Pandemic Aftershock: tracking the impact of technology adoption and social distancing behaviour on interactive marketing practice

Call for papers for: Journal of Research in Interactive Marketing

Special Issue

Journal of Research in Interactive Marketing

Pandemic Aftershock: tracking the impact of technology adoption and social distancing behaviour on interactive marketing practice

 

Aim and Scope

As the celebrated management guru, Peter Drucker once said: “The only thing we know about the future is that it is going to be different”. Our challenge right now is to explore how different this future will be following such the Coronavirus crisis and what impact this will have in the marketplace. The last 30 years have seen significant changes in marketing practices in response to evolving economic, political, technological, societal and environmental issues but these changes now appear to be minor compared to what is likely to emerge from the changes we are experiencing with the Coronavirus pandemic of 2020. An exploration of the major new challenges for marketers who have to adopt fundamental widespread changes and improvisations at a speed never before witnessed is critical. This event appears to have accelerated digital transformation, home working practices, and online purchase behaviours, among other changes. Businesses, organizations and governments require novel and innovative solutions, some of which are likely to be game changing, in order to cope with rapid digitalisation and changing consumer behaviour with homebound employees, consumer panic-buying, health fears, economic worries, and what is likely to be a protracted global recession. Some marketing practices and business models are likely to be revealed by the crisis to be at best out-dated and at worst obsolete, and others will be developed in their place. Some businesses are taking advantage of the new environment and others automatically benefit from it. Technology changes which were expected to diffuse slowly are being adopted rapidly including home working and online education models. The creation of the technology dominated ecosystem has its own challenges whether leaning towards the utopian and the idea of a social web of globally connected consumers or the dystopian fear of a digitally encoded Orwellian society. This is no better revealed than when considering the privacy implications of Covid-19 infection mapping and health messaging. Marketers, citizens, policy makers, and consumers are on a journey with no known destination. Envisioning the future of marketing and reimagining the role and provision of marketing practice and marketing theory developments is therefore timely and critical.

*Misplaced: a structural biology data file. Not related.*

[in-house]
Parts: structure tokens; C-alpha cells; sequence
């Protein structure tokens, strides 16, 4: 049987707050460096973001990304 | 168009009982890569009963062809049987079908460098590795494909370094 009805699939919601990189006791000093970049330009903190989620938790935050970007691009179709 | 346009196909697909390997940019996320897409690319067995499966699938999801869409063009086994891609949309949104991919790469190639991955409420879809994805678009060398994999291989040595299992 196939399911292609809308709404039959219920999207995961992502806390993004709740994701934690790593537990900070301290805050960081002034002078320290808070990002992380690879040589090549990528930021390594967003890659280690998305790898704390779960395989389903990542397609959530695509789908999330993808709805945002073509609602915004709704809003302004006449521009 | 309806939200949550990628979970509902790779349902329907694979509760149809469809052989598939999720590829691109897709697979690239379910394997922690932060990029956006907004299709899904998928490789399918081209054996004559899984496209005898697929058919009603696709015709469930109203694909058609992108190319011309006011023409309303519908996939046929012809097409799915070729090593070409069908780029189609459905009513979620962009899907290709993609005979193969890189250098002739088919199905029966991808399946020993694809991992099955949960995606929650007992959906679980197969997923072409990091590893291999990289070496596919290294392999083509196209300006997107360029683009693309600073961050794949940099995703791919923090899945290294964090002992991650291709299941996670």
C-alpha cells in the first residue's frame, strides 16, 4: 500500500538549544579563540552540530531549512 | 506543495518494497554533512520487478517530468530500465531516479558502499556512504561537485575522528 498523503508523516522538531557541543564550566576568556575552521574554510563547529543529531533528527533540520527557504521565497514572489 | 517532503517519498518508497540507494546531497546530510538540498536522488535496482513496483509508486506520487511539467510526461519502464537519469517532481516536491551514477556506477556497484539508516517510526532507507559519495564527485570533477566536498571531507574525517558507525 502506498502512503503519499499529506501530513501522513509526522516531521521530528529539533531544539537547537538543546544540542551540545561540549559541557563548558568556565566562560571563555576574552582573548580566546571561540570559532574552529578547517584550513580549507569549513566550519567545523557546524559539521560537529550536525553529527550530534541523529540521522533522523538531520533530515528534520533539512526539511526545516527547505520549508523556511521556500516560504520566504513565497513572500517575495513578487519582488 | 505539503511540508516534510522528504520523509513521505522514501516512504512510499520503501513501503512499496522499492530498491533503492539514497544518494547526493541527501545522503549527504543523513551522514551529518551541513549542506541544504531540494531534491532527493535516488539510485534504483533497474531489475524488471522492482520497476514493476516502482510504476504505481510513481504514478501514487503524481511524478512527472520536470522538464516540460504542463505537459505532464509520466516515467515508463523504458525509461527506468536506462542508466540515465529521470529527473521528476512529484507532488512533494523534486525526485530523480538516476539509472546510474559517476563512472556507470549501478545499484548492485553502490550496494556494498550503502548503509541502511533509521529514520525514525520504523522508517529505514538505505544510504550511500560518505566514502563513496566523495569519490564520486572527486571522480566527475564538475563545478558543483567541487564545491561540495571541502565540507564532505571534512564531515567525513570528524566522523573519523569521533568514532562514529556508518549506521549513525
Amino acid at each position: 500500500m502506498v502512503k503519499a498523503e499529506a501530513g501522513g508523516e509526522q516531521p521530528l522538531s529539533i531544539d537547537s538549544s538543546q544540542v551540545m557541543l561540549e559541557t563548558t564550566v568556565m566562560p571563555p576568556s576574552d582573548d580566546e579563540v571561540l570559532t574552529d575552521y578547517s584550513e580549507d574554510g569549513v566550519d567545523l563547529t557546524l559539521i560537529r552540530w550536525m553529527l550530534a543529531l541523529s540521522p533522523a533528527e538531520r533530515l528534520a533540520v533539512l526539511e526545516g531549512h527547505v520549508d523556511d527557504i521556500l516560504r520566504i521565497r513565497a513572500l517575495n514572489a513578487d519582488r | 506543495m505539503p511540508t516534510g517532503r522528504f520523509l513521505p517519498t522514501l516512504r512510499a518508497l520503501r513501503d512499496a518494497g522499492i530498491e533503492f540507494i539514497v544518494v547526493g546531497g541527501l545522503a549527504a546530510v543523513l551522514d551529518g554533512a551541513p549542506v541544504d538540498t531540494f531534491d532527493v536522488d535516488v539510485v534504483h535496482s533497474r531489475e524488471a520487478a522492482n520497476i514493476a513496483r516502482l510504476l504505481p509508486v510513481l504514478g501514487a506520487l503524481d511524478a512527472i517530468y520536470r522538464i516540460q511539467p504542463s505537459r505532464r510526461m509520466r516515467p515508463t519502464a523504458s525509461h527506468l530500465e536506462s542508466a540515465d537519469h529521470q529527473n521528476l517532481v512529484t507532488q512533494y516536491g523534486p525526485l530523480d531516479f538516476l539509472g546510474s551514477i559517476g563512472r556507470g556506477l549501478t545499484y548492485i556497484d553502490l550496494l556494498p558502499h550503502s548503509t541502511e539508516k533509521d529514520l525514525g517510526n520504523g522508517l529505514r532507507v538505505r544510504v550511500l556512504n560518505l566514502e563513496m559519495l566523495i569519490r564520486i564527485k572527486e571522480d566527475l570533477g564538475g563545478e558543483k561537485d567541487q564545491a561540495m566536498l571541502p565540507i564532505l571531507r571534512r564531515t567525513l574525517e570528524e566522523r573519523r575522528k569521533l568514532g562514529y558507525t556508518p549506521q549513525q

This special issue will help to guide and inform marketers on this journey and hopefully provide much needed critical evaluation, discussion, and debate while also preparing the marketing world (academic and business) to address and rise to the challenge. This special issue will explore and trace emerging dynamics predominantly arising as a result of the pandemic, including dynamics within consumer behaviour and digitalisation to map new trends in digital and societal innovation. They include the speed and ubiquity of massively changed business and competitive dynamics, the role of societal expectations and environmental factors, and the speed, complexity, and variety of technological assimilations and transformation (indeed acceleration) of the digital landscape, among many others. All of this suggests that maintaining the same model of practice within organisations and maintaining the delivery and engagement within marketing management education may be neither sustainable nor optimal for future generations of marketers and students. Tracking the trajectory of digitalisation from the current dominance due to the pandemic and the resulting transformation of marketing through the many aspects of technological and technology/enabled delivery innovations is crucial. Some of the tensions and drivers of change will affect the role, the power structures, and the dynamics of the winners and losers of the corporate world. Such transformation might not follow current and known patterns, and additional influences and tensions may arise from unexpected sources, all of which are perspectives which will be encouraged in this special issue.